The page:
Applications of Major and Minor Steviol Glycosides of Stevia rebaudiana in Complex Food Systems
Type of DegreeMaster's Thesis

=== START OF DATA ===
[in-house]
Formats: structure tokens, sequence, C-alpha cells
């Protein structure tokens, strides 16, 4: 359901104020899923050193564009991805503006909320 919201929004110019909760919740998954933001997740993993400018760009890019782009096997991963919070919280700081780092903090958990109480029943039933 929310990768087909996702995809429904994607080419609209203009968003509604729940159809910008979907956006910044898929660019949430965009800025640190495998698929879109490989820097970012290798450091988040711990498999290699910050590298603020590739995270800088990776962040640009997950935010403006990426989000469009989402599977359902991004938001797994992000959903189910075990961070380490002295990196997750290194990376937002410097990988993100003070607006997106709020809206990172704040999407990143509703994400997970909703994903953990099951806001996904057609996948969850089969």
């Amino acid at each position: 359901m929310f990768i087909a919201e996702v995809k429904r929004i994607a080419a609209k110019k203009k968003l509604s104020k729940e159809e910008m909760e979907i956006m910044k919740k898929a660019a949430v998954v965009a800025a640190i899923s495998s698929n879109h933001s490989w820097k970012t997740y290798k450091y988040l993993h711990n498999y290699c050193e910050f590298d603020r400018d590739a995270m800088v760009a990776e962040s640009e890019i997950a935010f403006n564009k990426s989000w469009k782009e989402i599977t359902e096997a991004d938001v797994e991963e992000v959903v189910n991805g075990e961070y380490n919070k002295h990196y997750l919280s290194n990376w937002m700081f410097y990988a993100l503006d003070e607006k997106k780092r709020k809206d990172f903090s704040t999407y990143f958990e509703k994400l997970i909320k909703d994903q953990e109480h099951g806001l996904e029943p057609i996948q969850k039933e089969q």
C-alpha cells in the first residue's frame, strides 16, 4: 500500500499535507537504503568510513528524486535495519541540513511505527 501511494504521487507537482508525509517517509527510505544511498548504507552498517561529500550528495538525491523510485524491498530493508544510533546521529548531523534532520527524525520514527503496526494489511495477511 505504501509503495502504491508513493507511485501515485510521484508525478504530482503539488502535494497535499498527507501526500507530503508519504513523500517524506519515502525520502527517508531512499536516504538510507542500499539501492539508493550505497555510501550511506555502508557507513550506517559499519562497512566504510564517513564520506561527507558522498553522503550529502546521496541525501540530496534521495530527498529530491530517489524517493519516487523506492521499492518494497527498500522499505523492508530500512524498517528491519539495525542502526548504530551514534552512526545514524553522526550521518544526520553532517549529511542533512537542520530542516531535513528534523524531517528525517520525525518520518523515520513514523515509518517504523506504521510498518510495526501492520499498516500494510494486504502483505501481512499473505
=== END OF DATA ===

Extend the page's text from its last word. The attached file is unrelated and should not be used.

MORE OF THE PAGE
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Stevia is an all-natural plant-based high-intensity sweetener comprised of major and minor glycosides. Major glycoside, rebaudioside (Reb) A, is the most widely used glycoside in the food industry but possesses a strong aftertaste. Minor glycosides (Rebs D and M) do not possess as prominent of an aftertaste when compared to Reb A, but little has been conducted on high-sugar product applications. Furthermore, Rebs D and M are only found in minute concentrations in Stevia rebaudiana’s leaves, making it impossible to use Rebs D or M as the sole sweetener in a food product as it is cost prohibitive. Therefore, a blend of the major and minor rebaudiosides can be developed to improve the overall taste profile of stevia as a natural high-intensity sweetener. The first study examined the consumer acceptability of stevia’s usage in a bakery product despite being a non-browning sugar replacement and investigated the impact of consumer knowledge on product and attribute acceptability (n=114). The following study aimed to determine an optimal blend of these major and minor rebaudiosides using time-intensity analysis in complex food systems such as ice cream and cola beverage. The consumer acceptability study of ice cream and cola beverage (n=42, n=39, respectively) illustrated that minor glycosides could be incorporated into baking applications and found that presenting knowledge to a consumer could improve the overall acceptance of a high-intensity sweetener. The time-intensity study demonstrated that a blend of the major and minor glycosides could produce an optimized taste profile of stevia-sweetened products. However, a food products matrix must be considered when choosing an optimized ratio to use because it was found that 3 high concentrations of Reb D produced a more optimized taste profile in ice cream, whereas high concentrations of Reb A were preferred in colas.